Energy. Weight. Gravity. These are just a few words and concepts that scientists and choreographers alike may employ on a daily basis. Beyond linguistic similarities, both often share a common purpose: understanding and uncovering what lies at the core of human experience, at the micro or macro level. What are the potential results that may derive from a dialogue between scientists and dance artists? With Synaptic Motion, San Francisco-based dance company Capacitor offered one perspective of the conversation between neuroscience and dance earlier this fall at Yerba Buena Center for the Arts. Quantum, a piece by Swiss choreographer Gilles Jobin to be presented at ODC Theater this coming Sunday and Monday, provides another example of the fruitful collision between arts and science.
In 2012, Jobin immersed himself in the world of fundamental research and particle science during a 3-month residency at CERN. Located in Switzerland, CERN is the world’s largest particle physics laboratory and the site of considerable achievements in physics and computer science, including the birth of the World Wide Web and the confirmation of the Higgs boson.
During a conversation earlier this week, Jobin talked about the choreographic systems that he has implemented in his work: “These systems, which I call ‘organic organized movements,’ are about decision-taking, live on stage, according to a certain set of rules that [dancers] have to respect.” While at CERN, Jobin was interested in looking for the existence of systems, inside the interaction and movements of particles, that he could use to create what he calls “movement generators.” These generators would form the basis of a set choreography. To explain what he meant, Jobin referred to electronic music: “You put the sound through an engine; with algorithms and a certain number of conditions, it transforms the sound, more or less randomly, depending on the different conditions that you apply.” Likewise, Jobin’s generators help catalyze movements in the studio via the dancers. His role is to create systems that are “efficient and give enough information to the dancers to allow them to compose their own phrases. It’s like an algorithm: you give the instruction to the dancers and they…. bring the results. I work like a programmer. If I think [their phrase] is too imprecise, too loose, I refine my code.”
In conversation with the scientists with whom he was paired during his residency, Jobin learned about other elements, symmetry and force for instance, that he could apply to choreography: “I started to work with the idea that the most important forces are non-contact forces, which is very interesting because in contemporary dance, contact is very important and we use [it] a lot. How do you connect two bodies without contact?” Jobin also remarked that gravity is the main force affecting dancers. The dialogue with scientists led him to realize that gravity itself is quite weak in comparison with other forces, a fact which challenged his preconceptions and encouraged him to “use [it] as an ally, rather than something to overcome.” Borrowing from his research on electromagnetism, Jobin experimented with the idea of applying forces on systems: “There is a section called ‘the elusive duo’ where both dancers are positively charged, like magnets. That means that they cannot touch each other. The contact is impossible.”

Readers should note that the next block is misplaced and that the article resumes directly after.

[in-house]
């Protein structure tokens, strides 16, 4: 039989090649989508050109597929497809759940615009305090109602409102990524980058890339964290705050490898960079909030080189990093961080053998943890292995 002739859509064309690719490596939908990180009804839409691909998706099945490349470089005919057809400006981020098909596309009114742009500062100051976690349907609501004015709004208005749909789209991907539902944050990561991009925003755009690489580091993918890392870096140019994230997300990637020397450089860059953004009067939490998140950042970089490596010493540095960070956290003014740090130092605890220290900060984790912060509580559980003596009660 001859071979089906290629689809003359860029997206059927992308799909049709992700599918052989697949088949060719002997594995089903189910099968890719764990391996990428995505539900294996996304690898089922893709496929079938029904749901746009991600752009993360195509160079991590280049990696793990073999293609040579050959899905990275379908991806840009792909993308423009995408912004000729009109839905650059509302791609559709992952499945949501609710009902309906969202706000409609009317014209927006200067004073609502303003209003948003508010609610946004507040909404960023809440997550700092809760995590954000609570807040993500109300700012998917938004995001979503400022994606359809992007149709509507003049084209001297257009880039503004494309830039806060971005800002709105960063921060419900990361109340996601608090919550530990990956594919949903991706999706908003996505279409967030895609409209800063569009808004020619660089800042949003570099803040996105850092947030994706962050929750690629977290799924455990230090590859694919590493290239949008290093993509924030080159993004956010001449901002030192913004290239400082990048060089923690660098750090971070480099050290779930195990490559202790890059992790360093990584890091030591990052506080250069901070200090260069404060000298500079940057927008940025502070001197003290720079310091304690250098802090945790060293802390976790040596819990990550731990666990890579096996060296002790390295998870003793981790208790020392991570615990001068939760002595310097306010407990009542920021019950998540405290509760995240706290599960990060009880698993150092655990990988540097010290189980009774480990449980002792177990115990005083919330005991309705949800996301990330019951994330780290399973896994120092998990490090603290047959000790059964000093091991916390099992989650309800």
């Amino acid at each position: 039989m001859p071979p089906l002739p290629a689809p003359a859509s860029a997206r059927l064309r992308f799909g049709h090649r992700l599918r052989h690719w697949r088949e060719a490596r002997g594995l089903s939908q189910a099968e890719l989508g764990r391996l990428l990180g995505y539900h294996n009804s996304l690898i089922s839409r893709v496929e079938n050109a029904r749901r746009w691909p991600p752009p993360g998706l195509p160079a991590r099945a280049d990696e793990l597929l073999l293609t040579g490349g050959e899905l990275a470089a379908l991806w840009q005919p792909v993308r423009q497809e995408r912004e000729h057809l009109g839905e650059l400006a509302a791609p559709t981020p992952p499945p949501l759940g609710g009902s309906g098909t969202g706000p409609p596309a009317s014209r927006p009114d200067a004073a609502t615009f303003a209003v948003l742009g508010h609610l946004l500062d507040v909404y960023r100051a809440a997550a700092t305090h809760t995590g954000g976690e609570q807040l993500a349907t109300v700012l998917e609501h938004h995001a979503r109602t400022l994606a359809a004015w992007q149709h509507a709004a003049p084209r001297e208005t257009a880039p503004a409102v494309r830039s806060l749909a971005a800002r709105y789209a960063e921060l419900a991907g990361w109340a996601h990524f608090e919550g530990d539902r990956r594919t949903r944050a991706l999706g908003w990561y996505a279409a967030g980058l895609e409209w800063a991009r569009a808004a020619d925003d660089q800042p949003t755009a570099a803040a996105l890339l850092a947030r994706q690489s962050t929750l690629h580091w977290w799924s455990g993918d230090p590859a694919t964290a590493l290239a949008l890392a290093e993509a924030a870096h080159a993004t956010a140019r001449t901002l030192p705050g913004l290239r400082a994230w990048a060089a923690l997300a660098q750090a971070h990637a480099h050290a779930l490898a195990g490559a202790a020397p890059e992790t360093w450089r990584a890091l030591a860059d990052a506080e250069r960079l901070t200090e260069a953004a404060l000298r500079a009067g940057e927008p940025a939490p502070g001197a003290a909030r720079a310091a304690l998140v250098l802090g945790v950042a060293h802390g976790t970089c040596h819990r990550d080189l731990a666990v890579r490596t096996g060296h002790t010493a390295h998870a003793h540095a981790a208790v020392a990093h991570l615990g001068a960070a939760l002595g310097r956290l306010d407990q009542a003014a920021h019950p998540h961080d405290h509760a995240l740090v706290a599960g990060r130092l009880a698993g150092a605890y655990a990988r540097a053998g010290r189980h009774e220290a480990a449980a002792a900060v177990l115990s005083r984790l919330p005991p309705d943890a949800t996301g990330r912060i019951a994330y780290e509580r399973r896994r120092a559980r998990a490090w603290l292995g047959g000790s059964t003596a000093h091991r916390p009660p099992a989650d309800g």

Another scientific finding that inspired Jobin during his residency was the Feynman diagram, which represents particles’ trajectories and interactions. The physicists at CERN taught the dancers how to draw diagrams that captured the material and paths of the choreography.
Jobin’s immersion at CERN also made him aware of the importance of research in the arts: “When you are at CERN, you meet people who dedicate their lives to research. They may find nothing. It’s not about finding, it’s about searching and putting out your research for other people to see and continue what you have started. It took CERN 48 years to confirm the existence of the Higgs boson!” In a lecture at CERN, Jobin related his observation to the dance field: “In Europe, dance is a production-based activity. We don’t research enough and produce too much. But just like in science, we need dedicated labs in contemporary dance. Science shows us the importance of research to find knowledge.”
The choreography of Quantum is not the only element of the piece that stems from Jobin’s dialogue with science. Quantum’s score, by Carla Scaletti, is based on real data from CERN’s Large Hadron Collider, the world’s largest and most powerful particle accelerator. Jobin explained: “The Higgs data has a signature. [Scaletti] grabs that signature and transfers it into sound. The addition of all these events makes the soundtrack very particular and organic.” Beside score and choreography, visual artist Julius von Bismarck’s kinetic light installation occupies the upper plane of Quantum. For Jobin, sound, score and movements exist independently, all in constant movement throughout the piece: “Three worlds mix into each other. The sound comes from under, the lights from above, and the zone in between is where we dance.”
Jobin insisted that he did not mean to be illustrative of physics with his piece. His aim was to generate movements, abstract and suggestive enough to elicit thoughts in the viewer. Quantum demonstrates that beyond the complexity and abstraction of scientific or choreographic language, lies human interaction: three male and three female dancers coming together, and apart; finding ways or failing to relate; escaping, searching or finding contact; their bodies drawing elaborate equations in space, for the viewers to interpret and solve.